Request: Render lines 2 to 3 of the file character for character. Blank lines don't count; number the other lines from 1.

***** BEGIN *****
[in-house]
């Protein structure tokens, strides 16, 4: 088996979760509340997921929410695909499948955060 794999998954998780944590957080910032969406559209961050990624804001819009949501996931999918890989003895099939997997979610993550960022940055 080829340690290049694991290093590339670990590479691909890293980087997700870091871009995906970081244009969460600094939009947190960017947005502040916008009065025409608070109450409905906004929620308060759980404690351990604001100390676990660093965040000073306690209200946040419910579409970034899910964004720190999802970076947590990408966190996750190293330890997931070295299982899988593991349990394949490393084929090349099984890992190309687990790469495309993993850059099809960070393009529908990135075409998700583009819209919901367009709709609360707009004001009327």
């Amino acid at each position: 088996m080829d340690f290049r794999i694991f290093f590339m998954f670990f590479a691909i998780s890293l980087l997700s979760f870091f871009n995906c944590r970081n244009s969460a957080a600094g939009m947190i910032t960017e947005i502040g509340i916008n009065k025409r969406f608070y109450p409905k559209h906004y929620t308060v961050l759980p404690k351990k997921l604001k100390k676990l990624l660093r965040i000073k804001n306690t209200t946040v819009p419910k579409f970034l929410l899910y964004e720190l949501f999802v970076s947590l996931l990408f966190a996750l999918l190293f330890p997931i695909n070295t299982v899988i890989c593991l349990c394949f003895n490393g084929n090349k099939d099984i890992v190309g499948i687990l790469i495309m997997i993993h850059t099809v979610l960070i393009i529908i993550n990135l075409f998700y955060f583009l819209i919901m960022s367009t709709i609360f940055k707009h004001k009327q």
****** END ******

């Protein structure tokens, strides 16, 4: 088996979760509340997921929410695909499948955060 794999998954998780944590957080910032969406559209961050990624804001819009949501996931999918890989003895099939997997979610993550960022940055 080829340690290049694991290093590339670990590479691909890293980087997700870091871009995906970081244009969460600094939009947190960017947005502040916008009065025409608070109450409905906004929620308060759980404690351990604001100390676990660093965040000073306690209200946040419910579409970034899910964004720190999802970076947590990408966190996750190293330890997931070295299982899988593991349990394949490393084929090349099984890992190309687990790469495309993993850059099809960070393009529908990135075409998700583009819209919901367009709709609360707009004001009327």
């Amino acid at each position: 088996m080829d340690f290049r794999i694991f290093f590339m998954f670990f590479a691909i998780s890293l980087l997700s979760f870091f871009n995906c944590r970081n244009s969460a957080a600094g939009m947190i910032t960017e947005i502040g509340i916008n009065k025409r969406f608070y109450p409905k559209h906004y929620t308060v961050l759980p404690k351990k997921l604001k100390k676990l990624l660093r965040i000073k804001n306690t209200t946040v819009p419910k579409f970034l929410l899910y964004e720190l949501f999802v970076s947590l996931l990408f966190a996750l999918l190293f330890p997931i695909n070295t299982v899988i890989c593991l349990c394949f003895n490393g084929n090349k099939d099984i890992v190309g499948i687990l790469i495309m997997i993993h850059t099809v979610l960070i393009i529908i993550n990135l075409f998700y955060f583009l819209i919901m960022s367009t709709i609360f940055k707009h004001k009327q």